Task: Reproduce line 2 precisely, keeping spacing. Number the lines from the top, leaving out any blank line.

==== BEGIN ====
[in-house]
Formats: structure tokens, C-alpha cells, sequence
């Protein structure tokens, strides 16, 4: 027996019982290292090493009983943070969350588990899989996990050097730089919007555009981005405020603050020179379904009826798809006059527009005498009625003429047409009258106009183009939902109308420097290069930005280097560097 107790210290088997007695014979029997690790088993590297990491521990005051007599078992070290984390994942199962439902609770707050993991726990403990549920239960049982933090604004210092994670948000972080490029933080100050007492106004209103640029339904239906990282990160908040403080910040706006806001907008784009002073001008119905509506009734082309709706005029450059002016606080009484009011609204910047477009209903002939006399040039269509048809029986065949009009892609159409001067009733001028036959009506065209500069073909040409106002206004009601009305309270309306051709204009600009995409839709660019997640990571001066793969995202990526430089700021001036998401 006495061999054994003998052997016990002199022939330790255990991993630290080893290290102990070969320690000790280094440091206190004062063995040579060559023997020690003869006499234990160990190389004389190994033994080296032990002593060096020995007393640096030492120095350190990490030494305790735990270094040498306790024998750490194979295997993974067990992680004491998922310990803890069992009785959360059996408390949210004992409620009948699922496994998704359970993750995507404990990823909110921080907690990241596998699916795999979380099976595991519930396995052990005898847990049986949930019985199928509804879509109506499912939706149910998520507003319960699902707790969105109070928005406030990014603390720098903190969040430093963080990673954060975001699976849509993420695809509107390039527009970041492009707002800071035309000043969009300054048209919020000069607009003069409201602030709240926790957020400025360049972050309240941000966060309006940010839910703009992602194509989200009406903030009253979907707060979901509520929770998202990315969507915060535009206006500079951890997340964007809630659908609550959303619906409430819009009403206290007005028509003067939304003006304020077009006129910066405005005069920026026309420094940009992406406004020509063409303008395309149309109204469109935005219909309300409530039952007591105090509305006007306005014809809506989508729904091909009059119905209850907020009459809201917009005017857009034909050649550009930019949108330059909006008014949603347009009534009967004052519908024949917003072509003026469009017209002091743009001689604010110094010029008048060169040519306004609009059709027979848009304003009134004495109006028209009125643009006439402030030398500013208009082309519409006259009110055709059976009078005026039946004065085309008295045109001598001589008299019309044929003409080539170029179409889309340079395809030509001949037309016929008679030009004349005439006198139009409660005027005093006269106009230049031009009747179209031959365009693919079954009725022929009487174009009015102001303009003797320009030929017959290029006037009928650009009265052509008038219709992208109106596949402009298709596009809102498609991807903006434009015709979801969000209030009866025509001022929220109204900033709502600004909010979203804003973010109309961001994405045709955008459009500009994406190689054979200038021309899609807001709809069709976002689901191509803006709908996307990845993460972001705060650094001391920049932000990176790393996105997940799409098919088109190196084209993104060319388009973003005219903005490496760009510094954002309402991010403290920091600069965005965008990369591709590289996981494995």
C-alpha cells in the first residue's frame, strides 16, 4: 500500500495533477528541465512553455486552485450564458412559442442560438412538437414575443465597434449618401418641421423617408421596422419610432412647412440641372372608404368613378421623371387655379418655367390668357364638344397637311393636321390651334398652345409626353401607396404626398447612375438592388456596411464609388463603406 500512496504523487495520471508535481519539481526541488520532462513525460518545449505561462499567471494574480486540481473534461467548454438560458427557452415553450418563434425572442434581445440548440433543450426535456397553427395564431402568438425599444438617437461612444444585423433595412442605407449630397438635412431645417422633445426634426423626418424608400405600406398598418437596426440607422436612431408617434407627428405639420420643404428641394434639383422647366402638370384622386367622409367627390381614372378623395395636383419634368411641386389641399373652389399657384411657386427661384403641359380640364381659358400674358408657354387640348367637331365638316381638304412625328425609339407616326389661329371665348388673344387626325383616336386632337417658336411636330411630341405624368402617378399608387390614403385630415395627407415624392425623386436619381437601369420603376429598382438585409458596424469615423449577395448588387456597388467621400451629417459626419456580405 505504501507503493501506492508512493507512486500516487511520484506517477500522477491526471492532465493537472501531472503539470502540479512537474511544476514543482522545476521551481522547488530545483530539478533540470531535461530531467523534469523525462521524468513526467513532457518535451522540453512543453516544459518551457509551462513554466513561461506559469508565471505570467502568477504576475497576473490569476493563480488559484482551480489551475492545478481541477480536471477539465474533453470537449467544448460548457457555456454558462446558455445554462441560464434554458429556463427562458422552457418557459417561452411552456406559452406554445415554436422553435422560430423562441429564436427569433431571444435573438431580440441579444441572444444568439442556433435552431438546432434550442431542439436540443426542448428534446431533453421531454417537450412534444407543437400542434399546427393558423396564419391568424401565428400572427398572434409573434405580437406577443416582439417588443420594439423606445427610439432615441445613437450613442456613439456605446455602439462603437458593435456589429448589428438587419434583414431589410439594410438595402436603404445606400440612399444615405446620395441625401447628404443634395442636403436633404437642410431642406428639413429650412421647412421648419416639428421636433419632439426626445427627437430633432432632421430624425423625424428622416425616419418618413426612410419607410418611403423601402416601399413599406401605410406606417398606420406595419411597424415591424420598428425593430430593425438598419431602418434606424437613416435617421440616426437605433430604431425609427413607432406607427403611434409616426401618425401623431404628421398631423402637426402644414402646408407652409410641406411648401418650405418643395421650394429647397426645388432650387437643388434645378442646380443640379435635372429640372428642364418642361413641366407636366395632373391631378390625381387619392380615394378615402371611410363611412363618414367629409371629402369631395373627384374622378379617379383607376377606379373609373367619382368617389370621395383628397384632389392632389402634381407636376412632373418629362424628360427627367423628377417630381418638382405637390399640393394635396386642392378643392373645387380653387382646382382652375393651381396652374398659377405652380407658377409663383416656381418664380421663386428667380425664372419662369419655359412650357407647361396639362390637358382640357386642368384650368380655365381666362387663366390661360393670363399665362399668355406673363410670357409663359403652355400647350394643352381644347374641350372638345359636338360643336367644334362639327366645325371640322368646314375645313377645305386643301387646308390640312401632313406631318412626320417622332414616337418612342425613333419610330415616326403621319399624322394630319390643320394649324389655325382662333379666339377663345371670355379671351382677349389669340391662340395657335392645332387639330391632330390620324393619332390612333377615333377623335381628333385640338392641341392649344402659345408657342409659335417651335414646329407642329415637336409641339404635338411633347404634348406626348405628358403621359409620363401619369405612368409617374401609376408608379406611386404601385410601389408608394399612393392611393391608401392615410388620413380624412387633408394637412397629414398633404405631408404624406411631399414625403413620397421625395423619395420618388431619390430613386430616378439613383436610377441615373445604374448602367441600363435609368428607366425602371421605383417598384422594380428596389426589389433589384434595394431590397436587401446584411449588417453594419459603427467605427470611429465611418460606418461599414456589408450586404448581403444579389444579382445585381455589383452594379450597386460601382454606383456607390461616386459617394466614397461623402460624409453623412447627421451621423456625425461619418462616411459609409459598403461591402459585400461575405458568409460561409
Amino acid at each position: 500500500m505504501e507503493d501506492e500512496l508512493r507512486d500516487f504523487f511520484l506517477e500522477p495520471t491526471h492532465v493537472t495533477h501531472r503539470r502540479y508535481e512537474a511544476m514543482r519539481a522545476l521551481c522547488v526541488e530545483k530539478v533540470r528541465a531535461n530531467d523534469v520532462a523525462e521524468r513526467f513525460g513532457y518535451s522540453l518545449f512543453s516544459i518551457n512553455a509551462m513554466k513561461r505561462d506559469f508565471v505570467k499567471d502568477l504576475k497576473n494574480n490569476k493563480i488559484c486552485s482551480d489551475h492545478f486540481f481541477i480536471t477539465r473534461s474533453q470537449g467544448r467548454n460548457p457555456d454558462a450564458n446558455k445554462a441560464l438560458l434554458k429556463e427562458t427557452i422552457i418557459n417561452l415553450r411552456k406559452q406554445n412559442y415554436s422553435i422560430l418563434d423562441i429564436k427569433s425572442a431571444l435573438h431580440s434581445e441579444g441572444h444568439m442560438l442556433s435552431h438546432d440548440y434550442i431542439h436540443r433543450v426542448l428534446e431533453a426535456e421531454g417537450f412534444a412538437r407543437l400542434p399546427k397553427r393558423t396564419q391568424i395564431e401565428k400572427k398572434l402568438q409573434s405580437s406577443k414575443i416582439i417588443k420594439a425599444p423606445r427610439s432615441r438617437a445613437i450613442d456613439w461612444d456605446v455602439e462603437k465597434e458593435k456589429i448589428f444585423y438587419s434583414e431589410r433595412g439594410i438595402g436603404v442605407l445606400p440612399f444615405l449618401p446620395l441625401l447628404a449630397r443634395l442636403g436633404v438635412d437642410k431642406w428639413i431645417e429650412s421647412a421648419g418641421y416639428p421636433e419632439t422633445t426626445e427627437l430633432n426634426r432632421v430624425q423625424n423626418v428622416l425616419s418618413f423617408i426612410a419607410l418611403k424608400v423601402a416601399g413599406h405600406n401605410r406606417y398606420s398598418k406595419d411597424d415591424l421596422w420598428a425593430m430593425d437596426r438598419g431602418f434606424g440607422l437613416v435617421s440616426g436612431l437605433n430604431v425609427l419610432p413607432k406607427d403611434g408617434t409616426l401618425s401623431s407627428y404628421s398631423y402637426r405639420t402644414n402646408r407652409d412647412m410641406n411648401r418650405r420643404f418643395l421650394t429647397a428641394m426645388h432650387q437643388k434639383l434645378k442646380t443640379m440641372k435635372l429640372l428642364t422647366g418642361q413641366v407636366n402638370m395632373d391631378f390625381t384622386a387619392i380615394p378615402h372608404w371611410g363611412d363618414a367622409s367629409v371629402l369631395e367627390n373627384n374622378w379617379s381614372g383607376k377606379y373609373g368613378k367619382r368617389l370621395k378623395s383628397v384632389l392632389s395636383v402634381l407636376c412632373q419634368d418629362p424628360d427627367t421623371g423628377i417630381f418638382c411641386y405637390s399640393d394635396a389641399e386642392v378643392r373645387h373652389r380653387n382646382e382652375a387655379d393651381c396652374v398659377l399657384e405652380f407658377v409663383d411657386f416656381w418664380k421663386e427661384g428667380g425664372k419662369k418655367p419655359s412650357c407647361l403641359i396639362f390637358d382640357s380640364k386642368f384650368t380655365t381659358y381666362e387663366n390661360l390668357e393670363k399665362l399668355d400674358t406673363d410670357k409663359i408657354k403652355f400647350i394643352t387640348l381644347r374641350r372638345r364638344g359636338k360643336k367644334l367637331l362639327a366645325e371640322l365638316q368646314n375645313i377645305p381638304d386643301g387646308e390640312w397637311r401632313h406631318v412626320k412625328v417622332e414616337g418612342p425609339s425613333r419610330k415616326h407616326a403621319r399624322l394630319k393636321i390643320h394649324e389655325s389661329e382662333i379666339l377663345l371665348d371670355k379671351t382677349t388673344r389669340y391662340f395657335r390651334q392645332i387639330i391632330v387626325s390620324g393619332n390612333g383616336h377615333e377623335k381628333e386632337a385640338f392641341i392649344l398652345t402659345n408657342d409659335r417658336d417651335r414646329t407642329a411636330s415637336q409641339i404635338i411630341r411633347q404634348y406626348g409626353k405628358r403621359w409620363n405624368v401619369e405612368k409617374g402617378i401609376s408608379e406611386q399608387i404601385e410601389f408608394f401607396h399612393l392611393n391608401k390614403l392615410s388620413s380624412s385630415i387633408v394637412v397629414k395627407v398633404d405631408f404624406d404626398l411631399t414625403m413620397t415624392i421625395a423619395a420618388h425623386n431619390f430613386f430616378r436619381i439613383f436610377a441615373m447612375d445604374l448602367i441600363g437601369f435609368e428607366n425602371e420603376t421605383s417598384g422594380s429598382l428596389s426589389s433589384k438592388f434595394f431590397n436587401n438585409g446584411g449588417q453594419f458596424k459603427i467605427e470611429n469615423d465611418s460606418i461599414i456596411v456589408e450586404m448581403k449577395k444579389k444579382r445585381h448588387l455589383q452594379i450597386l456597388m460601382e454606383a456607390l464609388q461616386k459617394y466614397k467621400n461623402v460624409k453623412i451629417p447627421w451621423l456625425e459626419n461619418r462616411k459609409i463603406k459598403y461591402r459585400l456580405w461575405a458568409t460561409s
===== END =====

Formats: structure tokens, C-alpha cells, sequence